But that statement really misses the point of the article in a big way.

        NO ONE is complaining that iWork 2013 is more compatible across devices. NO ONE is complaining that iWork is now more compatible with MS Office. We all think that is awesome.

        The problem is Apple deliberately impaired highly functional software that real businesses depend on, and it didn't have to to get that cross device compatibility.

        Lobotomizing iWork so it has the same features on all Apple platforms is like Raul Castro declaring that all cars in Cuba must have their engines replaced with 4-cylinder engines so that parts can be compatible across every car in the country.

        If you never owned a car before that's no big deal, but if you are an existing BMW owner, it's infuriating.

        And if your business depends on the V8 in your truck, then it is outright crippling.

        The willful deafness of Apple (and others) to consider what they are doing to us with decisions like this is a stab in the back for those of us who trusted our businesses to Apple and Apple's roadmap.

        I absolutely regret leaving Office to use iWork years ago.

        The only good thing about iWork 2013 is that installing the new iWork didn't remove iWork 2009 from my hard disks.
  • Do they read/understand feedback?

    I wrote my concerns about the update for Pages on the feedback site. I said that, based on what I had read about the loss of important features, I would not load it & asked for improved usability. I got 2 emails saying, "I understand that you cannot open a document" & was sent a link to user discussions. I am assuming that people in another country, who barely speak English, are manning the feedback site. Apple seems to believe that they can do anything & that we will all follow with our tongues hanging out. So many people I know are switching to Android phones because of iOS 7's little girl appearance & lack if adaptability. Apple isn't the only game in town but they just don't get that.
    • Re: Do they read/understand feedback?....

      At no stage was this article intended to address the shortcomings or otherwise of iOS7. Your take on the appearance of iOS7 is merely your opinion and no more. This subject has been covered in numerous other articles which were directly related to iOS7.
      Android is an alternative and no more and to voice opinions such as yours on the appearance of iOS7 will do no more than encourage the tiresome trolls and fanbois.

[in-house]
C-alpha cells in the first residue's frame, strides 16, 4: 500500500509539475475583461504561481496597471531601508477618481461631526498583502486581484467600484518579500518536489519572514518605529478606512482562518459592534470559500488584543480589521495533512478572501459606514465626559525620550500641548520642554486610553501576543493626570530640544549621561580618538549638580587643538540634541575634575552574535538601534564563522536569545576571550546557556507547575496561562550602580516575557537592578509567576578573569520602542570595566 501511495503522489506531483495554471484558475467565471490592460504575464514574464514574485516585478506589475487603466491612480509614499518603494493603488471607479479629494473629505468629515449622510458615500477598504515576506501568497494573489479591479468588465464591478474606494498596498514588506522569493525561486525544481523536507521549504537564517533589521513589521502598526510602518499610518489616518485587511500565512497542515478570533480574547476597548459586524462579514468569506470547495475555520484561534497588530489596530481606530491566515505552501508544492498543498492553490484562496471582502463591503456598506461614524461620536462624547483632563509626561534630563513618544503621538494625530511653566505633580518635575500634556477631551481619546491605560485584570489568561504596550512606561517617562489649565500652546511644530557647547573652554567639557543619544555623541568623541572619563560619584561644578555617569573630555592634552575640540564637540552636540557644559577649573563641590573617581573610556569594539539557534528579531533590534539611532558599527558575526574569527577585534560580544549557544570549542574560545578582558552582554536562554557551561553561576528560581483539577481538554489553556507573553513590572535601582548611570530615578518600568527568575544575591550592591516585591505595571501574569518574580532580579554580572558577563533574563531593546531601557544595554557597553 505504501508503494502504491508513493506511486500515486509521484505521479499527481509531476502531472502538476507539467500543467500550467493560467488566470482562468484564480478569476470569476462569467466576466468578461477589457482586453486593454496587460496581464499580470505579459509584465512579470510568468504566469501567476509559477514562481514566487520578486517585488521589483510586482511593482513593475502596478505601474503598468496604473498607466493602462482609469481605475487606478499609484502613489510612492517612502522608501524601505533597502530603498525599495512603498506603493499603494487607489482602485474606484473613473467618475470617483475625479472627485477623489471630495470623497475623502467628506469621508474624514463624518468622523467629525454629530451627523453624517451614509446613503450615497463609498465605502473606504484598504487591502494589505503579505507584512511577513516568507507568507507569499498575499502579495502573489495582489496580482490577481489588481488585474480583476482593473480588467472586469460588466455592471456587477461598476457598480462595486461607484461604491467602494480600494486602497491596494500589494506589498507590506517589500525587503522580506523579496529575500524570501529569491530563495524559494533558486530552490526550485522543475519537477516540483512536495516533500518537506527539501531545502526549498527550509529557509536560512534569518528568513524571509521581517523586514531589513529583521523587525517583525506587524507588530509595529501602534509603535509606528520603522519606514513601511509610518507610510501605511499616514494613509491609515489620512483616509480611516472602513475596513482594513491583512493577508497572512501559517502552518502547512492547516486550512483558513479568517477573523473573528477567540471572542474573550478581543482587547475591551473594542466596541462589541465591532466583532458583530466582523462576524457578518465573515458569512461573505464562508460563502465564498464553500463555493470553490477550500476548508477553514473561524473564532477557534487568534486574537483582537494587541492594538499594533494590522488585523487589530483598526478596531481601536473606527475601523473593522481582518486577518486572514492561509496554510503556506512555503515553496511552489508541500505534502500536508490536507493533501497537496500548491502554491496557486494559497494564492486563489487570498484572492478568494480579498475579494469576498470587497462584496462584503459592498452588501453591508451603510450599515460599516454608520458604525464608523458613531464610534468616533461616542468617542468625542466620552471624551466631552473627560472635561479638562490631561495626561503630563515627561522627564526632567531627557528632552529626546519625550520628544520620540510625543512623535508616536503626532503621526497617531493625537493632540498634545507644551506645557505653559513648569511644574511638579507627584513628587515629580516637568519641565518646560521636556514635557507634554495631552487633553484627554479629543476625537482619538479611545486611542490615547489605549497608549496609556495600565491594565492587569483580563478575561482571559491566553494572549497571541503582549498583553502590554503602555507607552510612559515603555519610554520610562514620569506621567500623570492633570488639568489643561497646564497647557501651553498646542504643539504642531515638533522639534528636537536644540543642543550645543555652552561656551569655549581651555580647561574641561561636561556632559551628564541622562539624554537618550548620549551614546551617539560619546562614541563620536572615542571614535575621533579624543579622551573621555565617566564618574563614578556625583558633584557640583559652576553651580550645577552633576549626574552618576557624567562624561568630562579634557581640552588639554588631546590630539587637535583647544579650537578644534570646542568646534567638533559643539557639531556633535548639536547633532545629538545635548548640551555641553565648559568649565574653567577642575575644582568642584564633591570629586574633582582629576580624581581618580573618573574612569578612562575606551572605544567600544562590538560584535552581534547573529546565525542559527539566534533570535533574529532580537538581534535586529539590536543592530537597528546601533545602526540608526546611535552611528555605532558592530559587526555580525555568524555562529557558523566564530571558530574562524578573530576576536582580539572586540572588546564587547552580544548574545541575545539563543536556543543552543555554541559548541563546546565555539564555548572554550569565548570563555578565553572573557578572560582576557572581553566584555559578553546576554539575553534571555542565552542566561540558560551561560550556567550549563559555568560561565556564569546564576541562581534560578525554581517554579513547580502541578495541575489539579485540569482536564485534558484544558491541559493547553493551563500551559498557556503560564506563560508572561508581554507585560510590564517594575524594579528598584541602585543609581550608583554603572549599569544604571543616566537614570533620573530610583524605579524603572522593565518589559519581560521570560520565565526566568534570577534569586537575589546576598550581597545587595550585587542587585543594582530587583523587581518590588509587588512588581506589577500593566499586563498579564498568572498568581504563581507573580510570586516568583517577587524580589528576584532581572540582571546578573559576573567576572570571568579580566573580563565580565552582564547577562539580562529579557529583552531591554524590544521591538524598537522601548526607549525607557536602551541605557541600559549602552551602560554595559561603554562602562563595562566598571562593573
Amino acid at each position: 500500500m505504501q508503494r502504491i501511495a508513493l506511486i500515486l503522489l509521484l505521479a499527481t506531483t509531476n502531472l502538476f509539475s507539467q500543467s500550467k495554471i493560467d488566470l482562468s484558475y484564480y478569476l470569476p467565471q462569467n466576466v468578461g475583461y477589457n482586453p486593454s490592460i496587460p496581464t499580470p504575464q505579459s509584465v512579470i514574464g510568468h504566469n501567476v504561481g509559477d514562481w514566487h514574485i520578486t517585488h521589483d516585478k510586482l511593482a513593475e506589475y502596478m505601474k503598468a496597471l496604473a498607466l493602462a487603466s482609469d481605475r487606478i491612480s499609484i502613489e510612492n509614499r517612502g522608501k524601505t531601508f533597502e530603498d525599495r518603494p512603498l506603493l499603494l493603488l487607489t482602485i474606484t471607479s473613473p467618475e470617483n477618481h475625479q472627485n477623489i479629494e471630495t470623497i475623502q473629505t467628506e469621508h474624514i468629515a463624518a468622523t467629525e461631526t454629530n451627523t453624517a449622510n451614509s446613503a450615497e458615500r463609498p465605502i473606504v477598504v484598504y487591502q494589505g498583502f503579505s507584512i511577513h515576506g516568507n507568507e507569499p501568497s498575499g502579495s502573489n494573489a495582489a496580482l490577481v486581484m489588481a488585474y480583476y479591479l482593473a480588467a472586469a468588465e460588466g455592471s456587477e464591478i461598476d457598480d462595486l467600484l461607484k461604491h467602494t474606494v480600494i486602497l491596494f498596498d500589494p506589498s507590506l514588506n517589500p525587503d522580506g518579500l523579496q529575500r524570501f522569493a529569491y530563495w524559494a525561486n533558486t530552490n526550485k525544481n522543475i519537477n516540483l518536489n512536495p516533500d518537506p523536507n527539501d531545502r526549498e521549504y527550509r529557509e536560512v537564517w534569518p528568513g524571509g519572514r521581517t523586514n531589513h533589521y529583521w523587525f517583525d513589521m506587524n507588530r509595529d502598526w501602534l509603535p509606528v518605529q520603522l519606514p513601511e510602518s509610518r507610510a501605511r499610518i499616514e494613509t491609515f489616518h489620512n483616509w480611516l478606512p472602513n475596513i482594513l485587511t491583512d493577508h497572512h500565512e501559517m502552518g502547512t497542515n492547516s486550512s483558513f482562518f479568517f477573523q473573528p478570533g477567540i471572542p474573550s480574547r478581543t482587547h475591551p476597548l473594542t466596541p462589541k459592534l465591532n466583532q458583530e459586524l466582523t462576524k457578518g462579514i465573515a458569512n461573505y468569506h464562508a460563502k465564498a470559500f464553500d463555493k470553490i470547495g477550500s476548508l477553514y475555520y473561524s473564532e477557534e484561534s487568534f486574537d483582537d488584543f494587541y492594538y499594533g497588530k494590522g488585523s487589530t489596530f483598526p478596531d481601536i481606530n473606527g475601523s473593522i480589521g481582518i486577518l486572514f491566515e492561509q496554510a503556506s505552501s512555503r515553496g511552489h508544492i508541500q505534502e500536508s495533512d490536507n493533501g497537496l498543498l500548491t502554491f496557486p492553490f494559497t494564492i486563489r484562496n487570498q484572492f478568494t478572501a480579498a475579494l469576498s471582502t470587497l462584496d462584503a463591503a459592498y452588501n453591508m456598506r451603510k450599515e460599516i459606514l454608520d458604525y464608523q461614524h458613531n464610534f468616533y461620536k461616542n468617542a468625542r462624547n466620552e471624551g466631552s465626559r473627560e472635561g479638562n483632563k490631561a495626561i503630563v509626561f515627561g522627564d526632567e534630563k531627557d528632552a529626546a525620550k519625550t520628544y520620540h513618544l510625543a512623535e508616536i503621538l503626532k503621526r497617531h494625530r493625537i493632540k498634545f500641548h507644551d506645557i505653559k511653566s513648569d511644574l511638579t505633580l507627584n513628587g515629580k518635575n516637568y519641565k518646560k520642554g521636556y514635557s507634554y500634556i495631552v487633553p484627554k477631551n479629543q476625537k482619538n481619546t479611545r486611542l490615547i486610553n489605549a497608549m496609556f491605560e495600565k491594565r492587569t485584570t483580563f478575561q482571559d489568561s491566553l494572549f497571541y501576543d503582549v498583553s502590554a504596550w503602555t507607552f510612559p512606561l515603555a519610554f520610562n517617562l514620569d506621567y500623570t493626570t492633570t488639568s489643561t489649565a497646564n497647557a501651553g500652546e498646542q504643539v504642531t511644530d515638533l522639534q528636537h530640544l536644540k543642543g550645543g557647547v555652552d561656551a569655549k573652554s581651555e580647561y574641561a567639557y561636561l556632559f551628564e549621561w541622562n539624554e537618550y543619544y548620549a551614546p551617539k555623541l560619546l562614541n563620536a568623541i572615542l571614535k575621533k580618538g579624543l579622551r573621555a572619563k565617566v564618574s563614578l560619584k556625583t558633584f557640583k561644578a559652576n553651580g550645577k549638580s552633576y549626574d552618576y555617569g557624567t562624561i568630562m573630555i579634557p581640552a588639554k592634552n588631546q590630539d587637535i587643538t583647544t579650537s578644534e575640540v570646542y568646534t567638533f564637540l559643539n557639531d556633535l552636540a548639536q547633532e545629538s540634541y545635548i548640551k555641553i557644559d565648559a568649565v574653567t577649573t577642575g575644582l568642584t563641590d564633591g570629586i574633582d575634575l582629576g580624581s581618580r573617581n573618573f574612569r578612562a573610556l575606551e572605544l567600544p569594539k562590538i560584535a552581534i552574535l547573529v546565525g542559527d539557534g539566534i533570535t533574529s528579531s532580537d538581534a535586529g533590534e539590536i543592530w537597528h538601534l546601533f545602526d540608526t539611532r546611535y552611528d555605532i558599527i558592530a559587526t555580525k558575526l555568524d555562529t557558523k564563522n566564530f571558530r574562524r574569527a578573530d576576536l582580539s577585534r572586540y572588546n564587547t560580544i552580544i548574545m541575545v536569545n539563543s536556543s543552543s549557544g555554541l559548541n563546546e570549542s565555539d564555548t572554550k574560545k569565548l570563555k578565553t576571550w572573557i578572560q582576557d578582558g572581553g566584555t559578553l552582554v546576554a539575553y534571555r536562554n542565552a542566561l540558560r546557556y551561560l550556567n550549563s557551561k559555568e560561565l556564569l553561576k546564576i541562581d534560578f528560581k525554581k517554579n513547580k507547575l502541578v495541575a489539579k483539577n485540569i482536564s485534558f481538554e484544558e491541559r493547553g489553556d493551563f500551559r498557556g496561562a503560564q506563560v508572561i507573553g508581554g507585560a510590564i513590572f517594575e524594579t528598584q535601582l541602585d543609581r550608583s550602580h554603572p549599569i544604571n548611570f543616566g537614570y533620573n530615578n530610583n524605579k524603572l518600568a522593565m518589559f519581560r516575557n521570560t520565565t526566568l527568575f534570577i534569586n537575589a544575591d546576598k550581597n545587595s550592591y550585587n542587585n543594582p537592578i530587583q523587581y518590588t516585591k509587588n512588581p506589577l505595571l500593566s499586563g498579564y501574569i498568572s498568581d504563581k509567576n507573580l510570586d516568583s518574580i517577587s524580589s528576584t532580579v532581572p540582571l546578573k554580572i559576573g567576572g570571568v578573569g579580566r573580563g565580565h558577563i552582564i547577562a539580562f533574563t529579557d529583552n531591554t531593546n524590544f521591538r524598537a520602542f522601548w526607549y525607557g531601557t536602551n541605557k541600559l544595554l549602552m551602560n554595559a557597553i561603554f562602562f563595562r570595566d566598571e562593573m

• Are they listening...

        Not to speak for mmbrownie but I understood his comment to reflect a trend with Apple in not listening to user feedback on many fronts. Windows users got the same treatment with Windows 8 as the preview was out for a while and MS just ignored the thousands and thousands of complaints about the missing startmenu and Metro.
        Rann Xeroxx
  • Let's get one thing clear

    One of the big reasons for features being removed in iWork 13 is really because large portions of the application were completely rewritten. The narrative that they did it in some dumbing down to make it feature parity with iOS is funny, but it isn't true. iWork 13 is a massive rewrite.
    Michael Alan Goff
    • It's just clickbait

      Yeah, but "Apple rewrite iWork" is hardly click bait, is it? o_O whereas "Apple completely destroy a once useable App" whether true or not is likely to draw more clickage...
      • I guess

        It just seems wrong when they put up such blatantly false information..
        Michael Alan Goff
    • Apple has, for years, ignored backward compatibility at the expense ...

      ... of it's customers. Oddly, Apple customers don't seem to mind the inconvenience of having to buy a new copy of their applications whenever a new OS version suddenly appears on new hardware and the new hardware will not run the old OS or the old code - or, in this case, even offer backward file compatibility.

      Yet, Windows customers throw a hissy fit if they cannot run five-year-old, third-party code or peripherals on the latest OS. At least they can roll back to the old OS (even on new hardware) to keep running.
      M Wagner
      • Different companies

        different expectations.
        Michael Alan Goff
  • What do you want? Egg in your beer?

    Major rewrites take time and resources, and you never get it right the first time.
    InDesign wasn't ready for prime time until the third go-round.
    OSX was all but unusable until version 2 or 3.

    The goal is not to merge the iOS and Mac versions of the apps the goal is to match the capabilities so documents are equally capable cross-platform.

    You are certainly welcome to use textEdit if you feel so disappointed in Pages. ZDNet will be able to read your columns just fine.
    Dan Robinson